As you can see to this day, each of the “langues” of the Knights Order was represented by their own chapel on either side of the building with the more senior langues in places of honour nearest the altar. As the Knights came from all over Europe they were assigned to a “langue” with people from their own region or at least who spoke the same language, hence the name I suppose. It was the same with the living quarters.

I suspect there was a deal of “oneupmanship” going on between the langues as they seem to be trying to outdo each other in the magnificence of their respective chapels which really are quite stunning.

In the early 17th century and with the emergence of the Baroque artistic style, the famous Calabrian artist, Mattia Preti was commissioned to re-decorate the Co-cathedral which he duly did. Preti is a fascinating character with a colourful life story and is well worth a little research should you feel so inclined. He is much associated with Malta where he lived for much of his life and examples of his work are to be found in many places around the country.

The next major event was when the Knights meekly handed over the island to Napoleon Bonaparte in 1798, effectively ending their dominance of Malta and, indeed, outside of their original lands. They were certainly forced back a very long way from the Holy Land which had been their raison d’etre. After a mere two years, the British arrived and removed the French with the building coming under the authority of the British Governor. Things remained fairly much the same until the Second World War with the British in control of Malta. Like so much else on the island, the Co-cathedral suffered extensive damage during the sustained aerial bombardment by the Axis powers of Italy and Germany. Fortunately, the damage was repaired after the War and the building is now restored to it’s considerable glory. It really is worth seeing.

I did spend a considerable amount of time in the Co-Cathedral and was well pleased that I did but I thought I had better go and see some other sights and so somewhat reluctantly dragged myself away in the direction of the rather grand main square where I took the obligatory couple of images including one which I believe is the main Courts of Justice building.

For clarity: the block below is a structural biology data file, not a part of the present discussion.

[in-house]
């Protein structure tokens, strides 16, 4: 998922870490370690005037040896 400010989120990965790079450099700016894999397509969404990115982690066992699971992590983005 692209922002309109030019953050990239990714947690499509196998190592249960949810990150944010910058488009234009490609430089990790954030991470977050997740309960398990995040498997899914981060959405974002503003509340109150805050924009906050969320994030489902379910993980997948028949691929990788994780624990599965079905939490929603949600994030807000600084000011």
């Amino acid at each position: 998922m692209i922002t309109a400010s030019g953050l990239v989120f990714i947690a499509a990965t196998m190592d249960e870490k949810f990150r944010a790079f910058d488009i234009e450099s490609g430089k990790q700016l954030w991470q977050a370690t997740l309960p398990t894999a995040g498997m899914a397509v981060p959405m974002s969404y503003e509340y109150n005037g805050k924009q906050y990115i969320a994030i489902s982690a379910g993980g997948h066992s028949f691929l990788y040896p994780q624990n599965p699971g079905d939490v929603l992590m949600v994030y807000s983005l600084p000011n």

Somewhere along the line I had seen a sign for the Grandmaster’s Palace (aka State Rooms) and Palace Armoury and so with my fascination with all things military and the crusading knights in particular that seemed like a very good idea but as always it wasn’t quite that simple. Whilst bimbling about looking for the entrance I wandered into the charming courtyard you can see in the images and, you’ve guessed it, I learned something.

Bimbling, don’t you think that is a lovely word? I used to use it a lot but have neither used nor heard it used for many a long year. I do love the English language but enough of that and back to the courtyard. I suspect that with all this inanity there are those amongst you who would like to take me to a courtyard and stand me against a wall in front of a firing squad!

I knew that Queen Victoria was about as fertile as the Nile valley, spawning no less than nine children in a 17 year period. I suspect the Royal obstetrician was the busiest man in London, well either him or the Royal bed repairer! Having never been taught Victorian history at school where I was compelled to learn the French Revolution for “A” level and which I failed spectacularly due to a complete lack of interest, I knew very little of this brood. Obviously, I knew of the errant Prince of Wales but of the rest just about nothing.